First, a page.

UNITED STATES DISTRICT COURT EASTERN DISTRICT OF NEW YORK
November 30, 1983
THOMAS DAVIS, Plaintiff, against UNITED AIR LINES, INC., Defendant.
The opinion of the court was delivered by: WEINSTEIN
MEMORANDUM AND ORDER
WEINSTEIN, Ch. J.:
Plaintiff, who has a physical disability, is suing his former employer claiming wrongful dismissal from his job, allegedly in violation of section 503 of the Vocational Rehabilitation Act of 1973 as amended. 29 U.S.C. § 793. He contends that the dismissal violated the contract between his employer and the federal government. The contract, as required by section 503, incorporated an affirmative action provision in favor of physically disabled workers. He claims standing to sue as a third-party beneficiary. Plaintiff also contends that the dismissal violated the collective bargaining agreement between his union and his employer; that agreement, it is claimed, incorporated by inference the affirmative action provision. For the reasons indicated below, defendant's motion to dismiss must be granted.
Starting in September 1966, the plaintiff was employed by United as a "ramp serviceman" at Kennedy Airport in New York. In 1969, he was first diagnosed as having epilepsy. United was aware of this diagnosis, as it was of the five seizures that plaintiff experienced from 1969 to 1974. From September 1974 to June 1977, United increasingly restricted plaintiff's employment. On June 6, 1977, plaintiff was placed involuntarily on permanent unpaid sick leave and in 1980, United terminated plaintiff's employment.
It is contended that the restrictions, suspension and dismissal were not justified, as United claims, by plaintiff's disability and that United's actions violated section 503 of the Vocational Rehabilitation Act. That section requires that all contracts over $2,500 made by the United States for property or services include a provision requiring the party contracting with the United States to take "affirmative action to employ . . . qualified handicapped individuals." It also provides for an aggrieved handicapped individual to file a complaint with the Department of Labor and for the Department to take appropriate action if it finds a violation.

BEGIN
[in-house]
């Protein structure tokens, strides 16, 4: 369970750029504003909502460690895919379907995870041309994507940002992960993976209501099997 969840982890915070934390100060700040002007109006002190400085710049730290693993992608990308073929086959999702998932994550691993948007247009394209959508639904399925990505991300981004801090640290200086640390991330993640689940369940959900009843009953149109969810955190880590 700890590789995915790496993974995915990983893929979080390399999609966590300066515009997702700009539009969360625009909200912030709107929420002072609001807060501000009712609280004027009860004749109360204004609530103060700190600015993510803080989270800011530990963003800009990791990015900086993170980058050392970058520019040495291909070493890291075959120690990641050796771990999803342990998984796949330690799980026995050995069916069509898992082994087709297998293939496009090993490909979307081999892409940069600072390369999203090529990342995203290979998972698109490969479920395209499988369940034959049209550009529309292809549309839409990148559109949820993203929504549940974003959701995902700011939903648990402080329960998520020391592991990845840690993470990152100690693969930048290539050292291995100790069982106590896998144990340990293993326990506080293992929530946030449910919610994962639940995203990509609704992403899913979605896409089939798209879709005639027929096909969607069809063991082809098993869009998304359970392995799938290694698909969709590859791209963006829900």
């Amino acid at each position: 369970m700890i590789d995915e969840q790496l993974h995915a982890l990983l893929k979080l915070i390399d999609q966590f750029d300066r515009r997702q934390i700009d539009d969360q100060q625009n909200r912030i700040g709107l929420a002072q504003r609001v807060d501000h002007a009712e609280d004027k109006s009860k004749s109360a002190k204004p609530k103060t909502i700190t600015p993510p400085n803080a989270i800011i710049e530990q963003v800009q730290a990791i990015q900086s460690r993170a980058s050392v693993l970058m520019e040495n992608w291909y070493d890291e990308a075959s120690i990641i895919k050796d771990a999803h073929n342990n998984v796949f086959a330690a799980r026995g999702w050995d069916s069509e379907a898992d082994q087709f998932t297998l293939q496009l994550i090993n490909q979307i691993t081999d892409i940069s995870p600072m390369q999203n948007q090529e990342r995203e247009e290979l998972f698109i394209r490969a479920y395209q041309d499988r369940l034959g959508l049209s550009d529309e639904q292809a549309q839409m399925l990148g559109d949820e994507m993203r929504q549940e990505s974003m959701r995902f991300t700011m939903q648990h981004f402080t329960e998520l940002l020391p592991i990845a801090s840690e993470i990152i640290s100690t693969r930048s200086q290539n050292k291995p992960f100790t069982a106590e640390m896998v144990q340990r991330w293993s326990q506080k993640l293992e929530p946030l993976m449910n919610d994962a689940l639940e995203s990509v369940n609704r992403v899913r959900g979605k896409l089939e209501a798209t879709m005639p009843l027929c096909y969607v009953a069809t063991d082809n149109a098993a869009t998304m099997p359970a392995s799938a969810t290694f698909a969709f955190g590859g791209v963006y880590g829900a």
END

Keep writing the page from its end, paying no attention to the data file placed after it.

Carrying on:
The plaintiff originally stated a cause of action directly under the statute. The Court of Appeals, however, held that no such private right of action exists. Davis v. United Air Lines, Inc., 662 F.2d 120 (2d Cir. 1981), cert. denied, 456 U.S. 965, 72 L. Ed. 2d 490, 102 S. Ct. 2045 (1982) criticized in Comment, Closing the Courthouse Door on Section 503 complaints, 49 Bklyn. L. Rev. 1159 (1983). An amended complaint is predicated on the view that plaintiff could sue as a third-party beneficiary of the statutorily mandated contract and for violation of the collective bargaining agreement.
Section 503 provides in relevant part:
(a) Any contract in excess of $2,500 entered into by any Federal department or agency for the procurement of personal property and nonpersonal services (including construction) for the United States shall contain a provision requiring that, in employing persons to carry out such contract the party contracting with the United States shall take affirmative action to employ and advance in employment qualified handicapped individuals . . .
(b) If any handicapped individual believes any contractor has failed or refuses to comply with the provisions of his contract with the United States, relating to employment of handicapped individuals, such individual may file a complaint with the Department of Labor. The Department shall promptly investigate such complaint and shall take such action thereon as the facts and circumstances warrant, consistent with the terms of such contract and the laws and regulations applicable thereto. 29 U.S.C. § 793.
A. Third-Party Beneficiary Claim